[This summary does not include some of the great film clips found in the audio version…give it a listen, by clicking the Title above.]
The famous Australian “Crocodile Hunter” and environmentalist Steve Irwin was killed September 4th, 2006, during filming in the Great Barrier Reef. Apparently he was swimming over a large Sting Ray, in shallow water, when the Ray stung him in the chest, perhaps causing a heart attack. He was 44, leaving his wife and TV partner Terri and their two children.
Irwin brought the least lovable creatures to televisions and movie theatres around the world in his documentaries for Animal Planet, his own Crocodile Hunter TV series, and a semi-spoof movie “Crocodile Hunter: Collision Course.” At least half a billion people, in 136 countries, watched the intrepid Irwin dodging snarling crocs, the most poisonous snakes, lions, and leopard seals. Did I mention the deadly insects walking on his face?
Steve Irwin, and his character knock-offs, have appeared everywhere. Lately he was in a Federal Express commercial (where the anti-venom arrived too late by some other courier), in the cartoon series South Park, and even in a trailer for Eddie Murphy’s Dr. Doolittle sequel.
Born in 1962, into a working class family in Australia’s bush region, Irwin followed his father’s love of reptiles, learning how to leap into the water and rope a crocodile at the age of 8 or 9. He actually has footage of that. During his twenties, Irwin trapped and relocated pest crocodiles in agricultural or urban areas, that would other have been killed according to the prevailing Australian culture. He then took over his father’s run-down zoo, called the Australia Zoo, building it up into a world-class tourist attraction.
While Irwin attracted a mass audience of young people thrilled with his mad bravado handling dangerous animals, he communicated a message of respect and conservation to a new generation. Steve was a committed environmentalist, always showing the wonder of nature.
In recent years, with his television fame, Irwin promoted and raised funds for large animal conservation, particularly the Tigers of India and Indonesia, and well as primates, and rare reptiles.
At home, Irwin called for a new conservation ethic for Australia. He was worried about the huge amounts of marginal land cleared each year for agriculture and urban building, land removed from the fantastic array of species surviving only in Australia.
According to an article in the Age, satellite mapping showed more than half a million hectares of bush were cleared in Australia in the 1990’s – a rate landing Down Under Land as among the worst in the world for destruction of wild habitat, following only Brazil, Indonesia, Sudan, and Zambia. The World Widllife Fund reported 100 million birds, mammals, and reptiles were wiped out every year during the 1990s, including hundreds of thousands of kangaroos and wallabies, and at least 19,000 Koala bears.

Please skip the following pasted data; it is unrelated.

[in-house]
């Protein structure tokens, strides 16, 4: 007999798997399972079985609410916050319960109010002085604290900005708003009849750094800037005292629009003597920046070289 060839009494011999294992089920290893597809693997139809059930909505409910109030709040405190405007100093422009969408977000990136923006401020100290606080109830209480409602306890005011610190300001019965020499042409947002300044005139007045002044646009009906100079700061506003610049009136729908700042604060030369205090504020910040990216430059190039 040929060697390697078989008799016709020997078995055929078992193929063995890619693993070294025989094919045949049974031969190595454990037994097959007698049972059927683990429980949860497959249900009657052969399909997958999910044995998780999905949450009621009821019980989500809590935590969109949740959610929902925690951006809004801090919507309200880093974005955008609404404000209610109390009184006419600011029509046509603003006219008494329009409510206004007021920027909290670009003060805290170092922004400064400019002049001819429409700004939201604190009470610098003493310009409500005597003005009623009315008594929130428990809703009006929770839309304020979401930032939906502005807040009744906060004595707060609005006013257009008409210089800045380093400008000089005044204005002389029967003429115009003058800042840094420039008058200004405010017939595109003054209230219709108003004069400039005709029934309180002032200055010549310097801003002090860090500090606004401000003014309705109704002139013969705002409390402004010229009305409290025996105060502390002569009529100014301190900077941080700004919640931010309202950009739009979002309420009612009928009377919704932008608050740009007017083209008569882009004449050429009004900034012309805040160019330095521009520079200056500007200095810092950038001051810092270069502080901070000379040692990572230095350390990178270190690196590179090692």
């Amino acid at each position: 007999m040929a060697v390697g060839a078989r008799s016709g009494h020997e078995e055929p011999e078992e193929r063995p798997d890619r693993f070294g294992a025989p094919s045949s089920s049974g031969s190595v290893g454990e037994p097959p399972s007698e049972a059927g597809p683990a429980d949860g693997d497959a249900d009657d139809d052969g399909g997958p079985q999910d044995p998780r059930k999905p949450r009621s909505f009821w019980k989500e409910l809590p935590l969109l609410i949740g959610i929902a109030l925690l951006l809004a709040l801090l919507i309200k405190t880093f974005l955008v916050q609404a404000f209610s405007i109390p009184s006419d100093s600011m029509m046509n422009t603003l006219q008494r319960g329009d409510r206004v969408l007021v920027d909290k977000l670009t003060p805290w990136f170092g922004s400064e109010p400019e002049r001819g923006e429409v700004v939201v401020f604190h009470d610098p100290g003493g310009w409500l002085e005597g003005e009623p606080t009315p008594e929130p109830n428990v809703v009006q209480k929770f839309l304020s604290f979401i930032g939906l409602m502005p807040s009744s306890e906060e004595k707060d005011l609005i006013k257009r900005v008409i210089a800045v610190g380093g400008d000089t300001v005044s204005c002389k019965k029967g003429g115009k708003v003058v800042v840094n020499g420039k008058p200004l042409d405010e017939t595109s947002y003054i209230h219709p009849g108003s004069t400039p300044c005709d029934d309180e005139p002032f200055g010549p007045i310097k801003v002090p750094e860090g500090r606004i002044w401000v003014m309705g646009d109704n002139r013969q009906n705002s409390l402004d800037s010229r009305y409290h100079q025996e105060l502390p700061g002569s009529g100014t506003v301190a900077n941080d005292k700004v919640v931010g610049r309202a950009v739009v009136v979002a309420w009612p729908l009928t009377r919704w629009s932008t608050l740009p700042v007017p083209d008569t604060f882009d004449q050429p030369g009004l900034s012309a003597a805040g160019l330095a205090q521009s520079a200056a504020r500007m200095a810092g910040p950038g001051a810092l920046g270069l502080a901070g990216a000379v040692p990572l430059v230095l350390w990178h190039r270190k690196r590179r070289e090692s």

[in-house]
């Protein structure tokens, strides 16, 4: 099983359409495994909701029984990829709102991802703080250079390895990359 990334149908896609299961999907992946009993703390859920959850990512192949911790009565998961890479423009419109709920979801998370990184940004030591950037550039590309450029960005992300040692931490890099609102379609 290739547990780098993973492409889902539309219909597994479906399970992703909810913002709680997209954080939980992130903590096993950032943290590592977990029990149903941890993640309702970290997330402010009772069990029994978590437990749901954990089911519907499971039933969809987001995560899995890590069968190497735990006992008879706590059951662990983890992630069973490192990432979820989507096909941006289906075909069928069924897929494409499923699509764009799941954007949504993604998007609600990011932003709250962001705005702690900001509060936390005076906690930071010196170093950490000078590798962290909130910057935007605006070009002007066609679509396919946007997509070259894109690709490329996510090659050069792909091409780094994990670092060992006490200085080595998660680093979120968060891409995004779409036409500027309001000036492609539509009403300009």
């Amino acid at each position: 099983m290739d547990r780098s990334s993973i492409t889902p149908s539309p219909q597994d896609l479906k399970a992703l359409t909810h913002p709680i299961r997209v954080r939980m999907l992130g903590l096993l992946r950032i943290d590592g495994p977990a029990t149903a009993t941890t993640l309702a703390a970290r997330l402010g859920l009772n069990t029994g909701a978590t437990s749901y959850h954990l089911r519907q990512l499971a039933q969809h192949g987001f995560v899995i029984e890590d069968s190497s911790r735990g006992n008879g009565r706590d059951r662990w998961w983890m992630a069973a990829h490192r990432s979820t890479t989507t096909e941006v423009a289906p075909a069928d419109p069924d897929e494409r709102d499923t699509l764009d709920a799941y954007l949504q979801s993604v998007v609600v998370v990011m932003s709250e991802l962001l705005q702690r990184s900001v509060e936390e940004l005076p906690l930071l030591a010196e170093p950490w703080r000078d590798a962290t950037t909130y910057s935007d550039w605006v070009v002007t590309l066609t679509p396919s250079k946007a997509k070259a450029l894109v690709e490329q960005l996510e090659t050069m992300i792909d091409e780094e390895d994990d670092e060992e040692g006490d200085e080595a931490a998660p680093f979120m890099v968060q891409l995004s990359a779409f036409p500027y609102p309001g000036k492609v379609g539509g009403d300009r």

When they could, Steve and Terri bought large tracts of wild land for preserves, and worked with farmers to test ways of co-existence with creatures like Kangaroos and Koalas.
But Steve went way beyond Australia. When rare birds and other species, including jaguars, were threatened by a new dam in the Macal River Valley in Belize, Steve flew in his camera crew for a feature to save them. He became a kind of publicity doctor of last resort for rare animals all over the world.
The Crododile Hunter did a special series in Africa, showcasing the special challenges faced by wild-life there. And Steve rambled around Asia, always with his film crew, finding the elusive Orang Utan, in one of the most touching TV moments ever filmed. He showed us the last Indonesia glacier melting away, warning of climate change. With sudden close-ups, even spiders and bugs became stars on his show.
Irwin always advised tourists not to buy wilflife products, expecially tortoise and turtle shells, or animals skin belts. It seems appropriate that’s the Irwin’s Australia Zoo became the last home for the giant tortoise, knwon as Harriet, reputed to have been taken by Dawin on his 1835 voyage to the Galapagos Islands. The 176 year-old tortoise, weighing 330 pounds, finally died in Steve’s zoo.
Just this spring, the pop sensations “The Veronicas” dedicated themselves as Ambassadors for Wirldlife Warriors Worldwide, the new group set up by the Irwins. Another sign of the young audience turning to Steve’s inspiration to save creatures.
A passionate environmentalist has died, doing what he loved best. See ya, Steve.